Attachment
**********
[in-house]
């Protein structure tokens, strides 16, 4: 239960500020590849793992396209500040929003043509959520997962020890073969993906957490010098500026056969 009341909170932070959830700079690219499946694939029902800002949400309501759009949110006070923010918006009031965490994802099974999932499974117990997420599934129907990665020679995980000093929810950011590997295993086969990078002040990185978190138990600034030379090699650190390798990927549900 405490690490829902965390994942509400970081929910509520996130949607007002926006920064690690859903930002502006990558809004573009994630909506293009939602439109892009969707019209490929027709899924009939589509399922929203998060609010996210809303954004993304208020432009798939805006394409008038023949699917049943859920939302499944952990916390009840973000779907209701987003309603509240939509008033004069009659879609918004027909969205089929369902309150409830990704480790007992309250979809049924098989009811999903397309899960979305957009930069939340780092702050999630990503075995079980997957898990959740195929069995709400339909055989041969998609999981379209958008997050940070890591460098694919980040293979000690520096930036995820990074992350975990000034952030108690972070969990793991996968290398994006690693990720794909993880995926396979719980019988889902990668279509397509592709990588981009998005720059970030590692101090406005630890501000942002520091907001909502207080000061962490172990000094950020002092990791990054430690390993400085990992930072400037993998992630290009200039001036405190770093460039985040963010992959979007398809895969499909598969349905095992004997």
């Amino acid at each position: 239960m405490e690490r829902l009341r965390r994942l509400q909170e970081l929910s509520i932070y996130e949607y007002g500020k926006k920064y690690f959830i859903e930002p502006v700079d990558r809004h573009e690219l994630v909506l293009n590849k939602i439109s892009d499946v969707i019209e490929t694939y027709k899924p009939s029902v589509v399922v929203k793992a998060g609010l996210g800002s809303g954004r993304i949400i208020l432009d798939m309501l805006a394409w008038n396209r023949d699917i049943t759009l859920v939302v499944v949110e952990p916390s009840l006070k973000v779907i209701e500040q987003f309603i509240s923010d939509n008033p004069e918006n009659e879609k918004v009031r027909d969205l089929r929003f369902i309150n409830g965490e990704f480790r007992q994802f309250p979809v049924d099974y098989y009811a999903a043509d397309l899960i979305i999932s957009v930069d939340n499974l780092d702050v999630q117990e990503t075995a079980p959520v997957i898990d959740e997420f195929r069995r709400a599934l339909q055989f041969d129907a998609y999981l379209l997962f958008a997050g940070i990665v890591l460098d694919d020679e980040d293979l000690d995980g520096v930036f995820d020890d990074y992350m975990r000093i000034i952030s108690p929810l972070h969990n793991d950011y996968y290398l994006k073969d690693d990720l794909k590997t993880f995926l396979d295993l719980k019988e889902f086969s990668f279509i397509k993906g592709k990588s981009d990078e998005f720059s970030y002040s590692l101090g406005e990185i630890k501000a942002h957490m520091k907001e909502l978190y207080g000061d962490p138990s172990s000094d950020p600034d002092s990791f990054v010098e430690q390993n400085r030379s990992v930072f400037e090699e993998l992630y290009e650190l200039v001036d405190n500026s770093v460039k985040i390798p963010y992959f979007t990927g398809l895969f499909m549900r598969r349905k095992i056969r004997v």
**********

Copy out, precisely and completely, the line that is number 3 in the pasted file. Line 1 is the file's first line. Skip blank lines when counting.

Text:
């Amino acid at each position: 239960m405490e690490r829902l009341r965390r994942l509400q909170e970081l929910s509520i932070y996130e949607y007002g500020k926006k920064y690690f959830i859903e930002p502006v700079d990558r809004h573009e690219l994630v909506l293009n590849k939602i439109s892009d499946v969707i019209e490929t694939y027709k899924p009939s029902v589509v399922v929203k793992a998060g609010l996210g800002s809303g954004r993304i949400i208020l432009d798939m309501l805006a394409w008038n396209r023949d699917i049943t759009l859920v939302v499944v949110e952990p916390s009840l006070k973000v779907i209701e500040q987003f309603i509240s923010d939509n008033p004069e918006n009659e879609k918004v009031r027909d969205l089929r929003f369902i309150n409830g965490e990704f480790r007992q994802f309250p979809v049924d099974y098989y009811a999903a043509d397309l899960i979305i999932s957009v930069d939340n499974l780092d702050v999630q117990e990503t075995a079980p959520v997957i898990d959740e997420f195929r069995r709400a599934l339909q055989f041969d129907a998609y999981l379209l997962f958008a997050g940070i990665v890591l460098d694919d020679e980040d293979l000690d995980g520096v930036f995820d020890d990074y992350m975990r000093i000034i952030s108690p929810l972070h969990n793991d950011y996968y290398l994006k073969d690693d990720l794909k590997t993880f995926l396979d295993l719980k019988e889902f086969s990668f279509i397509k993906g592709k990588s981009d990078e998005f720059s970030y002040s590692l101090g406005e990185i630890k501000a942002h957490m520091k907001e909502l978190y207080g000061d962490p138990s172990s000094d950020p600034d002092s990791f990054v010098e430690q390993n400085r030379s990992v930072f400037e090699e993998l992630y290009e650190l200039v001036d405190n500026s770093v460039k985040i390798p963010y992959f979007t990927g398809l895969f499909m549900r598969r349905k095992i056969r004997v």